The National Institute of Dental and Craniofacial Research has awarded the New York University (NYU) College of Dentistry and the University of Pennsylvania School of Dental Medicine a five-year, $2.2 million grant to explore the biological mechanisms that contribute to poor oral health and related bone loss among people with diabetes.
People with type 2 diabetes are prone to developing periodontitis. Diabetes may accelerate periodontitis through metabolic dysregulation, shifts in bacterial colonization, inflammation, and bone loss. The International Diabetes Federation estimates that at least 55% of people with diabetes will develop chronic periodontitis.
Since bone loss and fracture risks are key concerns for people with diabetes, the researchers have been exploring the underlying mechanism for periodontal bone loss in people with diabetes. In their previous work, the researchers found that succinate, an important metabolite, is significantly elevated by high blood sugar and in type 2 diabetes patients.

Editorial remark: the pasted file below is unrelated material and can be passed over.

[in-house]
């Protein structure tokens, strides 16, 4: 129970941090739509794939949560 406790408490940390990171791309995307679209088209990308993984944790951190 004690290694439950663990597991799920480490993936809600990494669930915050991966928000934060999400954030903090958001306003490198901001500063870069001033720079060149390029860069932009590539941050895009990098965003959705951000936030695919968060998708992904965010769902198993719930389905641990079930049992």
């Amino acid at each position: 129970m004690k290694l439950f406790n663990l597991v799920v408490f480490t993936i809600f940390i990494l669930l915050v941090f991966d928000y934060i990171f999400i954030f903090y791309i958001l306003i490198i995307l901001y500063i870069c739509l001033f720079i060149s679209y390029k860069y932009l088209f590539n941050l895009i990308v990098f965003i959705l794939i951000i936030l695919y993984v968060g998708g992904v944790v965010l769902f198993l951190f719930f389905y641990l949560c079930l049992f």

Succinate activates the succinate receptor to stimulate the development of osteoclasts and bone resorption. In a study in mice, periodontal bone loss was greater in normal mice with more succinate and mitigated in mice deficient in the gene for succinate receptors.
“We hypothesize that targeting succinate signaling will prevent the acceleration of periodontal disease. Our research will test this hypothesis and reveal the underlying mechanisms of succinate actions from multiple perspectives,” said Xin Li, PhD, associate professor or basic science and craniofacial biology at NYU and lead principal investigator of the study.
The new grant will be used to determine if elevated levels of succinate accelerate the progression of periodontal disease. Using mouse models, the researchers will investigate whether succinate signaling alters the oral microbiome, study the role of succinate as an inflammatory and immune mediator, and determine whether blocking succinate signaling can thwart diabetes-related periodontal bone loss.
“Because we’ve found that succinate has significant implications for periodontal disease, we hope that by understanding this novel mechanism, we can help prevent periodontal bone loss in those with diabetes,” said Deepak Saxena, PhD, associate professor of basic science and craniofacial biology at NYU and one of the project’s principal investigators.
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